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I brought my mom to the hospital tonight. She's 85 and has CHF. It's been a very frustrating year. She only got bad this past winter/spring when she had an pneumonia-like infection. She waited and waited to go to the doctor, until I finally convinced her she needed more than bed rest. That started a downward spiral.
I don't have the room to go into all the details, other than she waits until things are at DEFCON 5 before she'll consider medical intervention. A few weeks ago she started filling up with fluids, her legs became so swollen it caused non-healing leg wounds (btw, she's not diabetic). The wound doctor had to convince her she needed to talk to her cardiologist, who took her off Lasix and put her on different, stronger diuretics. They did the trick, but now she's dehydrated. I called her cardiologist yesterday, meds were changed. But she fell today.
So now she's in the hospital. She hasn't been eating much or drinking much. And the hospital doctor just called me and gave me grief about her not eating.
What can I do? She's 85, with all her mental faculties sharp. If she refuses to eat or tell anyone how badly she feels, what am I supposed to do? I can hardly hold her down and force food down her throat?
I'm so very frustrated! Every elderly site you go into tells you "don't treat them like children!" Well, then how do I "make" her eat, go to the doctor, etc?
I have great support from my family, but she's my mom and I feel like she's my responsibility. And tonight, I am feeling very alone.

I’ve often had to remind medical (and non-medical) people that my father is of sound mind and has the legal right to make his own decisions...even the bad ones. Honestly, if she’s really not eating well and not seeking appropriate medical care when necessary, I would consider hospice. Hospice is no longer just for individuals whose death is imminent. And she’ll have a team of people visiting her regularly and on call for her emergencies. The good news is, by having nurses visiting and assessing her weekly, some of the DEFCON craziness might be avoided. Just a thought. Hugs and wish you and your mom well.
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Reply to Canoe63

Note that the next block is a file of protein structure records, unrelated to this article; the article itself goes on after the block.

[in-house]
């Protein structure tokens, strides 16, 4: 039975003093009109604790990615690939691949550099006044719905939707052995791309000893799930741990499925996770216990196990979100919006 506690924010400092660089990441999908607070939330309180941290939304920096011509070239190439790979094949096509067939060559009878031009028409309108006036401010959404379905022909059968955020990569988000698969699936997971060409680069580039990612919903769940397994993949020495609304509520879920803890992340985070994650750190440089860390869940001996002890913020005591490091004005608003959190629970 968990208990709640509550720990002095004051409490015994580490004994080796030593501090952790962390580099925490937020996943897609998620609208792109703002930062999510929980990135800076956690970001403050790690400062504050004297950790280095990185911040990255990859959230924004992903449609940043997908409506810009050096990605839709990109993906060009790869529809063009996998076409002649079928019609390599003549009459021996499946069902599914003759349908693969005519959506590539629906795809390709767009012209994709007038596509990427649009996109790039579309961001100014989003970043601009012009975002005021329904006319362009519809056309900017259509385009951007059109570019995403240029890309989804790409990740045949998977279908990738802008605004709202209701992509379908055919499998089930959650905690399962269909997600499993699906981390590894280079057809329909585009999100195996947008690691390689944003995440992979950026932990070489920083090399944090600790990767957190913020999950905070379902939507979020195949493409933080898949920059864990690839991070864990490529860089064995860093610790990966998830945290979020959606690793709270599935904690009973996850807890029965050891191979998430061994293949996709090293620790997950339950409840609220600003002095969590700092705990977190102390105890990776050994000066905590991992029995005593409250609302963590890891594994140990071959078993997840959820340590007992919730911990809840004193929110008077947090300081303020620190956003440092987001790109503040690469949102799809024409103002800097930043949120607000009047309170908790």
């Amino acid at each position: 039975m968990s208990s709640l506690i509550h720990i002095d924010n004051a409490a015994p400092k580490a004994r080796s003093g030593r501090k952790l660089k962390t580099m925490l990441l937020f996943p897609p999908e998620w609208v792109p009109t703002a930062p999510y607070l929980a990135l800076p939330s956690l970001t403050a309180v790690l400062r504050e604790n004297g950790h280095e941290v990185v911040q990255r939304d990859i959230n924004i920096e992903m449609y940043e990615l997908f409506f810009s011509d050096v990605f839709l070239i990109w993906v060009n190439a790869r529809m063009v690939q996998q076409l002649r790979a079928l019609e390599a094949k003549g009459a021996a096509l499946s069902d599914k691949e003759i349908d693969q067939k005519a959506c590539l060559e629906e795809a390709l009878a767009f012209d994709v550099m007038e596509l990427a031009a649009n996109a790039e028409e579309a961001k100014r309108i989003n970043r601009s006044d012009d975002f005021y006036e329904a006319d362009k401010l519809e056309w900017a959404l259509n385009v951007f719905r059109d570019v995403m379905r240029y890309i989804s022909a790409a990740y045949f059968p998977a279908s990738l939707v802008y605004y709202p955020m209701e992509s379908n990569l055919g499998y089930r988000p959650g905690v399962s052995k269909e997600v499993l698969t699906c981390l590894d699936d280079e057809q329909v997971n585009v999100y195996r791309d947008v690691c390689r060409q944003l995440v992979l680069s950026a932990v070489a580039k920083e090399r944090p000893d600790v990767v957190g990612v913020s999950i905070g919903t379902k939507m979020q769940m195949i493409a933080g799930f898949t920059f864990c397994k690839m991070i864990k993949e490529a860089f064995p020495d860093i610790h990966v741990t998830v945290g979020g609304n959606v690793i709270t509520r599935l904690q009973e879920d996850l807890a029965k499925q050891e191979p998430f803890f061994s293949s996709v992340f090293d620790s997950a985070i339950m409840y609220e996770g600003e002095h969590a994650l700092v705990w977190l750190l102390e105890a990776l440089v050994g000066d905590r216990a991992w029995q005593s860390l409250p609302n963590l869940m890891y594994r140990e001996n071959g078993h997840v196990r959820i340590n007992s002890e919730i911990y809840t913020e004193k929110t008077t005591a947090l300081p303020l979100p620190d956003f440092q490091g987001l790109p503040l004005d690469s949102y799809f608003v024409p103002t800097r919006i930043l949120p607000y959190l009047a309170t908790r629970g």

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Ask the doctor what he thinks you can do. If by law they can't force her to eat, either can you.
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rovana Nov 13, 2019
Love it!  By all means ask what you are legally allowed to do to your elder. Maybe some reality will set into the doc's minds.
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My personal experience with hospitalists is that they are hospitalists because they are jerks and can not be in practice, one visit and no one comes back.

I hope that you have asked how they propose that you get her to eat. Does she have an end of life directives in place, so some over zealous hospitalist doesn't force a feeding tube or some other death avoiding tactic. Unless she has requested full code measures.
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Reply to Isthisrealyreal
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notgoodenough Nov 14, 2019
Well, the doctor who gave me such a hard time has been a no show, haven't seen nor heard from him since that first night. She's still not eating in the hospital, they bring her trays of food and she sends them back mostly untouched, so if he does show his face when I'm there, I will point that out to him. I may even add a snarky "What are YOU doing to her? She's not eating".
I'll have to see what sort of mood I'm in should that opportunity present itself.
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Another thought;

Since your mother refuses to consider seeking medical attention when she is clearly in DIRE need of it, you might consider refusing to take her home; I think you'd be entirely within your rights to do so, if a doctor is questioning what YOU are doing to her that she's in such terrible shape.

Have you talked to the social work department at the hospital at all about what next steps for your mom are? I'd go talk to them.
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Reply to BarbBrooklyn
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missmacintx Nov 15, 2019
I agree. If a doctor accuses the caregiver of inappropriate or neglectful care, I think the caregiver should push back and ASK him to make the MANDATORY REFERRAL TO ADULT PROTECTIVE SERVICES, or apologize!!!

These young doctors are absolutely CLUELESS about the challenges of managing patients who are still considered LUCID, COMPETENT, and LEGALLY ABLE TO REFUSE MEDICAL TREATMENT!

We need to remind them that patients still have rights, and so do caregivers. Just for legal reasons, I would not be willing to risk going to jail over an accusation by either patient or doctor that I was personally responsible for the poor decisions made when the patient made those decisions.